James Roderick Burns

A Doctrine of Signatures

IT WAS PERHAPS the only thing absent from Forty Years in a Moorland Parish, the small volume he had published in 1891 to memorialise life on the Yorkshire moors, and which he had not meant to stand above his works of philology, natural history or archaeology (and indeed, his long and fruitful years as a priest); yet which had – which had.

He touched its ridged green spine, lifted the cover and brushed his fingertips over the silky marbled endpapers, but the customary smile would not come.


‘Gennelm’n to see you, sir,’ said Martha, tapping gingerly at the study door.

‘I beg your pardon?’

Canon Atkinson looked up, expecting some trifling domestic disturbance that could be dispatched at a moment’s notice, but the maid remained, standing resolute in the doorway.

Gennelm’n, sir.’

He sighed.  The Gentleman’s Magazine, having approved his 1858 article on the natural history of the kestrel, was desirous this year of another on a topic of his choosing, but its composition was not going well.  The doctrine of signatures – a belief amongst the ancients that God shaped elements of the botanical world so as to reveal their fitness for treatment of similarly-shaped parts of the human body, thus Liverwort & c. – was stubbornly resisting his intended treatment: viz, events in the moral life of Adam’s stock similarly bodying forth a divine purpose, shaped and filled with meaning according to their individual contours.

It was not so much the idea itself as its practical application.  With rich and bitter irony, he saw the truth of it: ever the interruption, ever the retardation of growth!  The canon shrugged on a house jacket and made his way downstairs.  A familiar figure, rising, blotted out the parlour light for a moment.


‘Angus?  To what do I owe this pleasure?’

‘Nothing good, sir.  The – ah, the Lodge staff.  There has been an incident.’

‘Incident?  Of what sort?  Do you require my services?’

‘I think it best if you come and see for yourself.’

Even on the foulest of days it was less than a half hour’s walk across the dale.  He doubted much more could be added to the article today, so begging a moment to change into more appropriate attire, the Canon set out with his friend into the warm light of an autumn afternoon.


At his desk, some thirty years later, he recalled with grim precision the innocent sensations blooming in his chest as they tramped along.  Here a rabbit’s hind-legs, delightful and quick amidst a pile of leaves, then just as suddenly gone into the hedge – a rise of hope.  There darkening skies, a line of trees cracking to lacework in a freshening wind – perhaps the first notes of unease.

The Lodge keeper, Angus McFall, was not a garrulous man.  His lack of words, bequeathed no doubt by his ancestors, had only been confirmed by a lifetime of Yorkshire taciturnity.  Yet even in comparison with his usual practice, he kept the cards close to his chest during the journey, meeting the canon’s enquiries with mere grunts, one single, grudging response:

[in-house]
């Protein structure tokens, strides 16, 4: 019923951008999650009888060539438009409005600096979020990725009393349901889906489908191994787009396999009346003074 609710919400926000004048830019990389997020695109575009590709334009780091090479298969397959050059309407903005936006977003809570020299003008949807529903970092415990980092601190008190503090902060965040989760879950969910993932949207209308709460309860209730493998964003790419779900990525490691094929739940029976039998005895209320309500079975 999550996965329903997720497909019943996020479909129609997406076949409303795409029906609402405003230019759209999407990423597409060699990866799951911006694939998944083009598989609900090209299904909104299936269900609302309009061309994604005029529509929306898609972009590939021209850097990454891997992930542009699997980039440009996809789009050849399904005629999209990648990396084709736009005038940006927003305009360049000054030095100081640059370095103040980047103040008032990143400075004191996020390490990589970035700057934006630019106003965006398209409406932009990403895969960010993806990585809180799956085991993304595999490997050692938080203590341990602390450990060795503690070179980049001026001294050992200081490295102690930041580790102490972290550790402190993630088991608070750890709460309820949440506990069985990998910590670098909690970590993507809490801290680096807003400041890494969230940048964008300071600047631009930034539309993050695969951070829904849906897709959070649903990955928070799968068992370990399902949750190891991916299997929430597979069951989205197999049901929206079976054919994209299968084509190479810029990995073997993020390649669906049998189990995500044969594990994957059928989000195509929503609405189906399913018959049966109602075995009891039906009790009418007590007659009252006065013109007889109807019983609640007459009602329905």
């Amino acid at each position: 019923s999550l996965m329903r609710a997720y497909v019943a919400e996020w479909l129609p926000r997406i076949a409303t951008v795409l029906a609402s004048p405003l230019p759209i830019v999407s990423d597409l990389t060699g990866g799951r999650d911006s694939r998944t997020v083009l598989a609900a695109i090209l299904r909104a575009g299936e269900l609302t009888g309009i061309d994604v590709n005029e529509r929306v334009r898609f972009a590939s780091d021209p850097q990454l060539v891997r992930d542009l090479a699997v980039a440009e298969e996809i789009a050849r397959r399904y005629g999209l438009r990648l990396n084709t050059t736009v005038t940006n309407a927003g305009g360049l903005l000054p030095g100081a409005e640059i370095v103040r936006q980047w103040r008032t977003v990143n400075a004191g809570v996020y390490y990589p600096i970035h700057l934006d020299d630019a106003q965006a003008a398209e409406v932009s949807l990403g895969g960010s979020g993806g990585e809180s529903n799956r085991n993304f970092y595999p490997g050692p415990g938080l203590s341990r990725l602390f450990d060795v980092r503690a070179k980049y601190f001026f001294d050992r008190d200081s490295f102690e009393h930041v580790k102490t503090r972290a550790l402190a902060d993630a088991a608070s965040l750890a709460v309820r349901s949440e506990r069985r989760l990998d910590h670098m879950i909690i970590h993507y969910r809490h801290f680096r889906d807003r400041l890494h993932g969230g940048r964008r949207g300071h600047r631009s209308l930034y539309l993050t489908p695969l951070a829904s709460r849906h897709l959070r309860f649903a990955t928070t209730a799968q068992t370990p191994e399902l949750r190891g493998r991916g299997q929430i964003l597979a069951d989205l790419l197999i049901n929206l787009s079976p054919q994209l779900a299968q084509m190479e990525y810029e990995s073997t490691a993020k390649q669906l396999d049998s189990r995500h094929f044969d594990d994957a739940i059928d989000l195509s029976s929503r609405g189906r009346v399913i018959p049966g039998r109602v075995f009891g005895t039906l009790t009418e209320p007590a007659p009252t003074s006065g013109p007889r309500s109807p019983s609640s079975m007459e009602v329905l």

‘Best wait for the Lodge.’

At length they turned in at Holly Lodge gate.  A constable was already planted there, long-arrived from Whitby by the looks of his loose posture; the keeper nodded solemnly at him as they passed.  John’s heart sank at the changed appearance of the yard, normally so clean and chalk-bright: rope strung tight across the door, flagstones splashed with clabber and kennels firmly bolted shut.  Behind the windows nothing whatsoever showed.  McFall steered him through a smaller side gate onto the moor.

‘Angus, I – ’

‘All will be clear, John, in a moment.  Please.  The beck.’


Since his arrival from Cambridge a few years before, the flow and chatter of the brook had charmed him (so, too, the moorland birds and springy bracken, the lowing of cows and salty speech of the people).  It was silted and boggy in places, but still ran the length of the dale like a tune unspooling from a silver fife.

In one low-lying patch, near the sweep of a bend, lay a figure: a woman, boots trailing, her arm bent unnaturally underneath her body.  The canon ran down to the woman before his friend could stop him, grasped her shoulder and pulled her face from the water.


He knew her.  Knew her, but knew not this pinched and dreadful visage.  He knew her radiant with life, full and pale as milk; she’d sat each week like a welcoming star in his little church’s firmament, psalter clasped in mended gloves, bonnet sprigged with heather.  John looked up at the keeper with terror and bewilderment in his eyes, but McFall was shaking his head.  The canon sobbed, took the dead girl in his lap.  His foot slipped down into the brook, but he hardly noticed.  The leg of his tweeds drank in the frigid water.  Minutes passed.

‘Angus?’ asked the canon.

The keeper merely shook his head again, gesturing with a shaking hand for the vicar to lay down his charge.  In a dumb fugue they stumbled through damp ferns to the solidity of the hunting lodge.